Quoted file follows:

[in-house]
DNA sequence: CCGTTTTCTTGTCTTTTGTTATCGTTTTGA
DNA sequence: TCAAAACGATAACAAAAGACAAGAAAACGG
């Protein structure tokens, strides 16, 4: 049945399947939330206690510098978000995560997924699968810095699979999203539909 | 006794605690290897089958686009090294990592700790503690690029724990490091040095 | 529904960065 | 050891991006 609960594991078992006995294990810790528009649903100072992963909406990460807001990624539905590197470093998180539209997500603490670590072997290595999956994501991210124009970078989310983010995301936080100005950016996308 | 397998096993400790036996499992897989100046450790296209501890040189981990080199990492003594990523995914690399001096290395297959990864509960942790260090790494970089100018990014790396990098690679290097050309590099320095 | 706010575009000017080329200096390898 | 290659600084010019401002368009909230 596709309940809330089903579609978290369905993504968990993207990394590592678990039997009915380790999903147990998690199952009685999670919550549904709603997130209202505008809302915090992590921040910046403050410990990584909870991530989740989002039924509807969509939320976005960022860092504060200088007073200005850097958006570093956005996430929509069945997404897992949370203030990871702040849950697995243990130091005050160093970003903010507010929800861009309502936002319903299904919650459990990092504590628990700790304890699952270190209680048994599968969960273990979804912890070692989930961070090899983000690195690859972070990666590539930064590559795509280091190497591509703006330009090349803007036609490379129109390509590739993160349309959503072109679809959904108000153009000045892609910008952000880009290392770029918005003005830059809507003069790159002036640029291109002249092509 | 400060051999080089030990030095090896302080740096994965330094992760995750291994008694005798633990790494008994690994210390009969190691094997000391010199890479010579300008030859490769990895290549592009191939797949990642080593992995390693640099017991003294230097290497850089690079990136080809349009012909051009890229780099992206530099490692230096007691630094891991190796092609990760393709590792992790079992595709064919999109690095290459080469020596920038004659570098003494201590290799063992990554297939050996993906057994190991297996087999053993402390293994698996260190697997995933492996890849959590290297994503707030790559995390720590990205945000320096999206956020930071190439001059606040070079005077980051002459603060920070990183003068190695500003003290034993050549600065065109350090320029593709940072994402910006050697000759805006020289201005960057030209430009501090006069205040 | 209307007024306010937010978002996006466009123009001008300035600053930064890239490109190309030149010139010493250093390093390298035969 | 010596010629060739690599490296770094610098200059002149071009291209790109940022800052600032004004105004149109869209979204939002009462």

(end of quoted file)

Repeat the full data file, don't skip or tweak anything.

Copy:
[in-house]
DNA sequence: CCGTTTTCTTGTCTTTTGTTATCGTTTTGA
DNA sequence: TCAAAACGATAACAAAAGACAAGAAAACGG
């Protein structure tokens, strides 16, 4: 049945399947939330206690510098978000995560997924699968810095699979999203539909 | 006794605690290897089958686009090294990592700790503690690029724990490091040095 | 529904960065 | 050891991006 609960594991078992006995294990810790528009649903100072992963909406990460807001990624539905590197470093998180539209997500603490670590072997290595999956994501991210124009970078989310983010995301936080100005950016996308 | 397998096993400790036996499992897989100046450790296209501890040189981990080199990492003594990523995914690399001096290395297959990864509960942790260090790494970089100018990014790396990098690679290097050309590099320095 | 706010575009000017080329200096390898 | 290659600084010019401002368009909230 596709309940809330089903579609978290369905993504968990993207990394590592678990039997009915380790999903147990998690199952009685999670919550549904709603997130209202505008809302915090992590921040910046403050410990990584909870991530989740989002039924509807969509939320976005960022860092504060200088007073200005850097958006570093956005996430929509069945997404897992949370203030990871702040849950697995243990130091005050160093970003903010507010929800861009309502936002319903299904919650459990990092504590628990700790304890699952270190209680048994599968969960273990979804912890070692989930961070090899983000690195690859972070990666590539930064590559795509280091190497591509703006330009090349803007036609490379129109390509590739993160349309959503072109679809959904108000153009000045892609910008952000880009290392770029918005003005830059809507003069790159002036640029291109002249092509 | 400060051999080089030990030095090896302080740096994965330094992760995750291994008694005798633990790494008994690994210390009969190691094997000391010199890479010579300008030859490769990895290549592009191939797949990642080593992995390693640099017991003294230097290497850089690079990136080809349009012909051009890229780099992206530099490692230096007691630094891991190796092609990760393709590792992790079992595709064919999109690095290459080469020596920038004659570098003494201590290799063992990554297939050996993906057994190991297996087999053993402390293994698996260190697997995933492996890849959590290297994503707030790559995390720590990205945000320096999206956020930071190439001059606040070079005077980051002459603060920070990183003068190695500003003290034993050549600065065109350090320029593709940072994402910006050697000759805006020289201005960057030209430009501090006069205040 | 209307007024306010937010978002996006466009123009001008300035600053930064890239490109190309030149010139010493250093390093390298035969 | 010596010629060739690599490296770094610098200059002149071009291209790109940022800052600032004004105004149109869209979204939002009462």